Friday, September 25, 2009

Faculty Member Mark Rogers - a Different Perspective

As students, you probably have a pretty good idea of photojournalism instructor Mark Rogers' Talent. We wanted to give you insight into his CHARACTER. (Above image from the Mark Rogers Media website. Photo by Mark Rogers)

We asked photographer, Mei-Chun Jau for her perspective on Mark, since he was her photo editor at the Fort Worth Star Telegram from 1996-1999. After her time at the FWST, she moved on to the Dallas Morning News, and she currently works as a freelancer. You can see her work HERE. Though it's been a few years since she worked for Mark, this is what she had to say:
"Mark Rogers was my photo editor during my stint as a staff photographer at The Fort Worth Star-Telegram. He always offered great insight to any assignment I had to take on. Not only was he a great manager, Mark is a quick thinking, creative photojournalist and one of the most thoughtful person I have ever know. He always took his time to listen to my thoughts and concerns.

I remember once, all my photo equipment was stolen during the time I was working on a story about a teacher dying of breast cancer. Not only was I exhausted from working long hours on this story, but it was emotionally draining and the loss of my equipment made things even worse. Fortunately, the newsroom generously took up a collection to help me out. The support of my fellow journalists was incredibly touching. When Mark handed me the newsroom's donations, he also handed me an extra donation of his own and told me that he believed in my talent. His encouragement during that difficult time was key in helping me get back on track.

Mark Rogers was a great mentor and for that I am truly honored to have work with him."

We're lucky to have you, Mark.

Wednesday, September 23, 2009

Must-Have Accessories for Video DSLR Cameras

Many new professional and prosumer level digital camera models now have high quality HD video capability. Accessories for this new feature are springing up all over the place, since so many consumers (and manufacturers) see the value in this camera feature.

There are lots of gadgets to make shooting with an actual video camera more fluid and professional, and now many of these accessories are being adapted or redesigned for use with digital still cameras with the HD video feature.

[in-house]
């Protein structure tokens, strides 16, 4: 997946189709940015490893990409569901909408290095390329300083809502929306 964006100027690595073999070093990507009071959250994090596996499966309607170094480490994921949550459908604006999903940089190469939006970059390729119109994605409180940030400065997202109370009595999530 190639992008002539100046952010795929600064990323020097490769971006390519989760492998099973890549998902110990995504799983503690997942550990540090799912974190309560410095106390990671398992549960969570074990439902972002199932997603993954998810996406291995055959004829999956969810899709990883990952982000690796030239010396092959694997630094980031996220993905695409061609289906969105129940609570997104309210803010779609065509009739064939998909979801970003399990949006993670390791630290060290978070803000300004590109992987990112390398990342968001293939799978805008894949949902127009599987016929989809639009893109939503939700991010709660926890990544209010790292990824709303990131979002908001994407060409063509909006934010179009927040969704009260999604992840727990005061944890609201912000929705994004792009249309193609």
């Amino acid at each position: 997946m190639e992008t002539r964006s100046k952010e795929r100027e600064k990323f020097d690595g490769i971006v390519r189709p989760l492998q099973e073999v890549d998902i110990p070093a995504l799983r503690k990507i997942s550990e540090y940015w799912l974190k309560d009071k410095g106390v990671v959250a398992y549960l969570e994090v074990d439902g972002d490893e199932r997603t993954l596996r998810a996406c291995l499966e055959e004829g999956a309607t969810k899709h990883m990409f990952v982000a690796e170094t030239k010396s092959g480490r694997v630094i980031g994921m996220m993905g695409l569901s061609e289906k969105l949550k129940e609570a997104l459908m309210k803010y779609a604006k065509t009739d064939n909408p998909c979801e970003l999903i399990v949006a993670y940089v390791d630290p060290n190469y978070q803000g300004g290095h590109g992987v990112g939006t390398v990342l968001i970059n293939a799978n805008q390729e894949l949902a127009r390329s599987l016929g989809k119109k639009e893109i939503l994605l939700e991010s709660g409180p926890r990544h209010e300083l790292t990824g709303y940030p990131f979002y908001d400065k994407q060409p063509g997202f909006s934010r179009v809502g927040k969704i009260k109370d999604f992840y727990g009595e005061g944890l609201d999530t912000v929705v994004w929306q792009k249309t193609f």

Check out this article for more information:
Tricking Out Your DSLR for Video by David Speranza

Monday, September 21, 2009

Advice from Editor and Photographer Rep, Lara Casey

Lara Casey is Editor-in-Chief, Southern Weddings Magazine and CEO of Lara Casey Reps, a luxury wedding market consulting firm handling such photographers as Jeremy Cowart, Kyle Barnes, Jory Cordy, and Jeff Holt. She agreed to answer a few questions for us...

Here's a quick BIO:

Lara was born in Washington DC. She spent most of her youth growing up in the small beach community of Pensacola, Florida. Ms. Casey graduated with honors from Carnegie Mellon University and studied art and design at Yale University. Lara is a member of Mensa and an avid fitness buff. Mrs. Casey has a wide array of successes including having been a celebrity personal trainer in Manhattan and a contributor to Shape Magazine. Lara is currently Publisher of Southern Weddings magazine, CEO of event design firm Bliss Event Group and just launched Lara Casey Reps, a luxury market wedding consulting firm. Lara frequently speaks on the use of social media for business and is a self-confessed Wired magazine and Luna Bar addict. Ms. Casey lives in Chapel Hill, NC, and loves to travel.

Lara Casey. Photo credit: Jory Cordy.

Lara, Why have you chosen to work within the luxury wedding market? “Luxury” can have negative connotations. To me, luxury is about the client experience. I’m passionate about weddings and the sacred experience. I believe every couple should get not only a great product in the end, but unforgettable memories in the process of getting there. True professionals recognize this. In turn, it translates to a greater sense of value for the art that is being produced, more income for the wedding professional, and the changed lives of the couple. Luxury service can be that significant.

As an editor, what is the importance of deadlines for the photographers you use? I have a twitter account for Lara Casey Reps- @WeddingRep. I just twittered yesterday, “Responsiveness sells. Overdeliver, exceed expectation, send things well before deadlines (build it into your workflow) and you build trust.” It’s one of the most important keys to success.

Do photographers approach you about being included in your publication? If so, what are some successful tactics and unsuccessful tactics they have used to gain your attention? I could write a book about this! I get very generous gifts, long emails, strange tactics galore, and pushy publicists daily. What outweighs them all is integrity, great branding and most of all... Powerful work. If you are great at what you do and truly passionate about it... And your branding mirrors that, you can’t go wrong.

How important is reputation in this industry, and what are some things that can destroy a photographer's reputation? Reputation is key. Destroying factors: unresponsiveness, sloppy branding, not using social media in the best way possible, and poor relationships with other vendors.